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Ethics and guidelines

How do we know what we should and shouldn't do?.
A nurse searching for medical records.
© Coventry University. CC BY-NC 4.0
Before we get into the nuts and bolts of how our thinking translates into designing a research study, we also need to look at how to do this in an ethical way.
In step 2.4 Examples of unethical practice you heard about some of the background to this, and why we can’t take it for granted that everyone thinks like us, as healthcare professionals, and wants to conduct themselves to the highest standards.
Healthcare professionals have always had an altruistic orientation, but much as we can’t assume that everyone thinks about the world in the same way as we do, we shouldn’t assume everyone else also works to the same standards.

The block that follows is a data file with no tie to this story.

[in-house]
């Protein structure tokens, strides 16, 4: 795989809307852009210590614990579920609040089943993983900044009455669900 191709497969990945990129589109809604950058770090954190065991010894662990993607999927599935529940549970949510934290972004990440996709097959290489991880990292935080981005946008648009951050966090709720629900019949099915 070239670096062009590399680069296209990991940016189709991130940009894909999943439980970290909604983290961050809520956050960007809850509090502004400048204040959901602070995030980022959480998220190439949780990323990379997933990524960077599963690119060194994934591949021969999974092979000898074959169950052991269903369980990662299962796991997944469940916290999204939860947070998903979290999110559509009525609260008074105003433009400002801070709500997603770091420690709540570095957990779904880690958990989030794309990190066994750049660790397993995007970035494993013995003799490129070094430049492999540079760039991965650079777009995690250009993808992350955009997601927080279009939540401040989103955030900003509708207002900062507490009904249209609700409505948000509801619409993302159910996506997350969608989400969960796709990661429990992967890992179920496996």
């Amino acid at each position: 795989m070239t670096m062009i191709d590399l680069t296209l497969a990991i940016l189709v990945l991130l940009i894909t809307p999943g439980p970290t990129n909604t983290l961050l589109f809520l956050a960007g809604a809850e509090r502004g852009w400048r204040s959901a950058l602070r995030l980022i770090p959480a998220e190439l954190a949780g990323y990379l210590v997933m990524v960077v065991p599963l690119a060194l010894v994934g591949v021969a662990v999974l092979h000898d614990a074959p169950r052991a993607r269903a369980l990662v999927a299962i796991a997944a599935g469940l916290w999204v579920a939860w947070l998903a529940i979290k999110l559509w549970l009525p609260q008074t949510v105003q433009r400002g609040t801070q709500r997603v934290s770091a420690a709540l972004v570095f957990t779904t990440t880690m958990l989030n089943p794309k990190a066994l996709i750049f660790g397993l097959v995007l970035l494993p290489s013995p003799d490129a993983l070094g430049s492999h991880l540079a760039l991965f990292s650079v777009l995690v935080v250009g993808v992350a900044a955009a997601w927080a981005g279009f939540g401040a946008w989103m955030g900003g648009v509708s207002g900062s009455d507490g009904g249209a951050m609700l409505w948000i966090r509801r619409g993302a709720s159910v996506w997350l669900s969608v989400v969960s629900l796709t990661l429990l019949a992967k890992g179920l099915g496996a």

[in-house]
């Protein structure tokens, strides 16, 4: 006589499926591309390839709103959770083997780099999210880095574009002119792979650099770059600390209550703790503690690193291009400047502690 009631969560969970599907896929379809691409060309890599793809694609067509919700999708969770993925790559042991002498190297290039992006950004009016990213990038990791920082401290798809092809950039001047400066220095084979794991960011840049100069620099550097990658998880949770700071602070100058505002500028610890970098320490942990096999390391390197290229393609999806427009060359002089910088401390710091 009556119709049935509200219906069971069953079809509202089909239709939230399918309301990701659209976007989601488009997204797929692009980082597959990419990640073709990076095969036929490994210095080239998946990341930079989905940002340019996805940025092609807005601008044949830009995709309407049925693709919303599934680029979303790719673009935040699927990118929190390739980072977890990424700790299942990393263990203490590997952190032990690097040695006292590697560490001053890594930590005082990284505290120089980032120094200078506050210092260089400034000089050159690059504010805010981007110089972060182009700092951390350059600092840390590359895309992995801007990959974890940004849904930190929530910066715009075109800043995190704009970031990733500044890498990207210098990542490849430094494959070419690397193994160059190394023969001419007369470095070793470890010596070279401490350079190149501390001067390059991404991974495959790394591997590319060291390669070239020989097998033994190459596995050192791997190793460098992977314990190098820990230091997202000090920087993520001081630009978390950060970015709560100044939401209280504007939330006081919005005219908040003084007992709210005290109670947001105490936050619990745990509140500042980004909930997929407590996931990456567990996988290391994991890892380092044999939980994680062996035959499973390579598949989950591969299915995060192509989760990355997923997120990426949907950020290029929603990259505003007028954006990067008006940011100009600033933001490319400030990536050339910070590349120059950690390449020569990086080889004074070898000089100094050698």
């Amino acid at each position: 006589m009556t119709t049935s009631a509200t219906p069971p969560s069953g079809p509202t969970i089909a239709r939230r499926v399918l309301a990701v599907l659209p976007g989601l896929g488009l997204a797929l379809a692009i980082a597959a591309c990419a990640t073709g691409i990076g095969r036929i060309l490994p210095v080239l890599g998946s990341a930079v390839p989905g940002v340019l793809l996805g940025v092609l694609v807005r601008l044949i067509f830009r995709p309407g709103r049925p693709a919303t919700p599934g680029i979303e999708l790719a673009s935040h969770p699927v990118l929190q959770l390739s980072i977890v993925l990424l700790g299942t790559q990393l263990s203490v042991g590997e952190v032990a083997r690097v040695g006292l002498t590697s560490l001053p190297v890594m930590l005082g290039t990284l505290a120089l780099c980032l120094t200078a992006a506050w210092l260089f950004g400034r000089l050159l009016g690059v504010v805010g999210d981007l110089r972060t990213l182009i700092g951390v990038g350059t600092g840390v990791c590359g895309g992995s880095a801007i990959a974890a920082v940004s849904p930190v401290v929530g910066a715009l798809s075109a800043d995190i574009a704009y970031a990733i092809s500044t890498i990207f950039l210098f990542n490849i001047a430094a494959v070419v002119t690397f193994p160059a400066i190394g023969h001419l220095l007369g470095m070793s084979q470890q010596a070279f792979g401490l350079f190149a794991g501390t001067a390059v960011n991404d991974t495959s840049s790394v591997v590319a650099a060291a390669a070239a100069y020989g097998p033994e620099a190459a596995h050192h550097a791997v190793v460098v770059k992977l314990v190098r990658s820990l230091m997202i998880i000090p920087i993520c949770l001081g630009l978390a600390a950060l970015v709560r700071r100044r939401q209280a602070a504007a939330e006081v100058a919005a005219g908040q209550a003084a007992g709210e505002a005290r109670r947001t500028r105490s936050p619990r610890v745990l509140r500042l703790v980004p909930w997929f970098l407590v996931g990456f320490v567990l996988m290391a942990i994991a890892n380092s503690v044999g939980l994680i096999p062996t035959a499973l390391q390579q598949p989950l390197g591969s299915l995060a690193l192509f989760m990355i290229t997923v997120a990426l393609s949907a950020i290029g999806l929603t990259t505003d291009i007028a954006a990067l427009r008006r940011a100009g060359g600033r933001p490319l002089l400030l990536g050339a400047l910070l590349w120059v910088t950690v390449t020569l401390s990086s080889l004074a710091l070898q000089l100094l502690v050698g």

The basic principles of biomedical ethics started with the Hippocratic Oath in Ancient Greece, and have been refined ever since. The World Health Organization has developed a universal standard, which you can find on the WHO website, but there are also local standards and guidelines which vary a little across the world.
In the UK, most National Health Service organisations will have local procedures overseen by Research Ethics Committees and there is a central system for ethical approval, the Integrated Research Application System.
In other parts of the world, this will look different but the same underlying principles apply; for example, in Australia similar terminology is used: Human Research Ethics Committees.

Your task

Follow the link and take a few minutes to read through the WHO ethical guidelines.
Investigate how these are applied in your own locality and share any relevant links.
This will be useful because in the next step you’ll be encouraged to share your thoughts on your own ethical principles and receive feedback in a peer review activity.
© Coventry University. CC BY-NC 4.0
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Healthcare Research: For Healthcare Professionals

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